“Totenberg: Covering women under the 14th Amendment?
“Scalia: Well, come on. Covering women under the 14th Amendment [laughs]. Women were always covered under the 14th Amendment. What are you talking about? Were they entitled to due process of law? Could you send them to jail without a trial? Without a jury? Come on, women were always covered by the 14th....
“Totenberg: …Scalia didn’t mention it, but of course, discrimination against women in employment and other spheres is now banned under federal law, a ban that Scalia has consistently enforced.”
[Nina Totenberg, Interviewing Scalia: Verbal Wrestling Match With A Master, July 25, 2012, https://www.npr.org/sections/itsallpolitics/2012/07/25/157384080/interviewing-scalia-verbal-wrestling-match-with-a-master?ft=1&f=2101289]
11. Democrat Presidents John F. Kennedy and Lyndon B. Johnson opposed the ERA.
“…President Kennedy’s Commission on the Status of Women after a great deal of study rejected the equal rights amendment. The Commission report stated “since the Commission is convinced that the U.S. Constitution now embodies equality of rights for men and women, we conclude that a. constitutional amendment need not now be sought in order to establish that principle.”
“In 1968 President Johnson’s Inter-Departmental Committee on the Status of Women issued the report “American Women, 1963-68” and like President Kennedy’s Commission, did not recommend support for passage of the equal rights amendment.”
“More recently, President Nixon’s Citizens Advisory Council on the Status of Women issued an endorsement of the equal rights amendment. … Unlike the original Presidential Commission and successive Advisory Councils, it had no representation of working women but was made up of business and professional women. The Council held no public hearings and rather speedily came out with an endorsement of the equal rights amendment in February of this year. …”
“President Kennedy’s Commission considered the amendment with great care for a period of 2 years. Its Committee on Civil and Political Rights held open hearings on the question. … the present President’s Commission (Nixon-ed) because of its unrepresentative composition, holds a different concept of the purpose of Government and because they are totally unaware of what real working women and the housewives of America really want. …” [Myra Wolfgang, vice president of the Hotel & Restaurant Employees and Bartenders International Union, AFL-CIO, and secretary-treasurer of its Detroit Local No. 705, testimony, Senate Judiciary Subcommittee Hearings, September 9, 1970, pages 28-45]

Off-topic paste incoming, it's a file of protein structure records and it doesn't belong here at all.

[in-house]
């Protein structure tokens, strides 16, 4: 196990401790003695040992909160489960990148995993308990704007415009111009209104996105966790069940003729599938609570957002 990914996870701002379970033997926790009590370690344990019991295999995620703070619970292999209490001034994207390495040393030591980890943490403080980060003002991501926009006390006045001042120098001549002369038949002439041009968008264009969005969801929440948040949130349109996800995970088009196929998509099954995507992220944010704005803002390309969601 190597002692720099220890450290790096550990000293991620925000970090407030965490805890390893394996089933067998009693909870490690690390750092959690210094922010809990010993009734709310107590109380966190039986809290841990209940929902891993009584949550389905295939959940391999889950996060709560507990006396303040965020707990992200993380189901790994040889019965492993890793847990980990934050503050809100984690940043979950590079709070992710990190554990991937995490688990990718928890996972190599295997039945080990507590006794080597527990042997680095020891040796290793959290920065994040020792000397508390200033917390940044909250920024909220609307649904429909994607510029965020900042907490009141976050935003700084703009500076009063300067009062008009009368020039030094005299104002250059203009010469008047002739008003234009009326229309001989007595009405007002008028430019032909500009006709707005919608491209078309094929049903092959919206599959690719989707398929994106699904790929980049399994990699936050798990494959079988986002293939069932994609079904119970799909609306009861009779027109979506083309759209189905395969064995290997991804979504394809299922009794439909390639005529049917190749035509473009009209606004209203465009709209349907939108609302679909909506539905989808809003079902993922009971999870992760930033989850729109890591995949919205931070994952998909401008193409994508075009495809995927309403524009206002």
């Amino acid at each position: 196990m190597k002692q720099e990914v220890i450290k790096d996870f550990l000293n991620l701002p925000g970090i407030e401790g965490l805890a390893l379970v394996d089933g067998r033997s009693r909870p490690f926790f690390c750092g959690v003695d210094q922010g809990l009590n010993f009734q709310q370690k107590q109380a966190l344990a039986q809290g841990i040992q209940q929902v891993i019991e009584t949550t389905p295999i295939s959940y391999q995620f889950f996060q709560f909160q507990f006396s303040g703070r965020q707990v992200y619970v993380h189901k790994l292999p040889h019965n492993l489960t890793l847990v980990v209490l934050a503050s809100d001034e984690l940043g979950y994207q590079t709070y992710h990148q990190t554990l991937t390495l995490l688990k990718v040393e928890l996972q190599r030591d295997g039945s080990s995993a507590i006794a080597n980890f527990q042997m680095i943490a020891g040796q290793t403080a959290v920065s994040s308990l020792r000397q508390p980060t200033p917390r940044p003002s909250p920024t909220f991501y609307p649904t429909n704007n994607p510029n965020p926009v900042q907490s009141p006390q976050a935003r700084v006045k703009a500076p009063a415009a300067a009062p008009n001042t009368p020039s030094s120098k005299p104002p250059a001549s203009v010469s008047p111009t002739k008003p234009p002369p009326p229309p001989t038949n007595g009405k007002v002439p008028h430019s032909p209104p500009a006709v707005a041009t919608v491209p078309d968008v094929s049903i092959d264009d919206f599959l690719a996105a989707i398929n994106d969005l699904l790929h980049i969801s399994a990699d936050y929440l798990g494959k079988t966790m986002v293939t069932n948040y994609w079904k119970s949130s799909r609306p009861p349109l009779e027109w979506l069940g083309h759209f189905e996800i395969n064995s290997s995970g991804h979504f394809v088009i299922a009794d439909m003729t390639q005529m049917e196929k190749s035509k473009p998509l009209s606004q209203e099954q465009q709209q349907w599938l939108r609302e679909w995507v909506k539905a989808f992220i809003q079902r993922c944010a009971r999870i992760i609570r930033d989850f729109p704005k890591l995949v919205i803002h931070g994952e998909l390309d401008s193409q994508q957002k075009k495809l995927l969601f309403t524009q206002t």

12. The ERA will require identical treatment of men and women, not equal treatment.
“…the amendment itself … would wipe the slate clean … would eliminate all present legal distinctions based on sex, and would reject the presumption that sex is ever a reasonable legal classification.” [Congresswoman Bella Abzug (D-NY) 3/24/71, House Judiciary testimony, H. J. Res. 35, 208, etc. Equal Rights for Men and Women, p. 113]
“It is suggested that the proposed amendment seeks not equality of the two sexes before the law but identi[t]y of them. And surely the elimination of differences between men and women cannot be obliterated by constitutional fiat. And so far as I know, the current state of knowledge of the biological sciences is not yet adequate to bring this about as a fact [Professor Philip Kurlund, testimony, Senate Judiciary Subcommittee Hearings, 9/9/1970, p. 89]
The ERA’s, “broad general language … would … add substantial uncertainties in this area of constitutional law which would probably require extensive and protracted litigation to dispel … We would have some doubt as to whether there is a national consensus for compelling all levels of government to treat men and women across the board as if they were identical human beings.” [William Rehnquist, then Assistant Attorney General, Office of Legal Counsel, Justice Department, later U. S. Supreme Court Chief Justice, testimony, Hearings in Subcommittee No. 4, House Committee on Judiciary, April 4, 1971, Equal Rights for Men and Women, on H. J. Res. 35, 208 and Related Bills, etc., pp. 312-313]
Addendum: Recent Poll on Protecting Privacy
In July, 2016, Wilson, Perkins, of Allen Opinion Research, surveyed 1,012 adults nationwide. Respondents were asked:
“Do you approve or disapprove of government forcing schools, businesses, and non-profit organizations to open the showers, changing facilities, locker rooms, and bathrooms designated for women and girls, to biological males and vice versa? And, would you say you STRONGLY approve/disapprove, or just SOMEWHAT?”
The responses were: Total Approve 28% (Strong—15%, Somewhat—13%); Total Disapprove 66% (Strong—52%, Somewhat—14%); Don’t Know/Refused 7%
[WPA Opinion Research conducted a national study of 1,012 adults nationwide. A live phone operator talked to respondents. The interview conducted 7/12/16. The margin of error is equal to ±3.1%. http://www.wparesearch.com]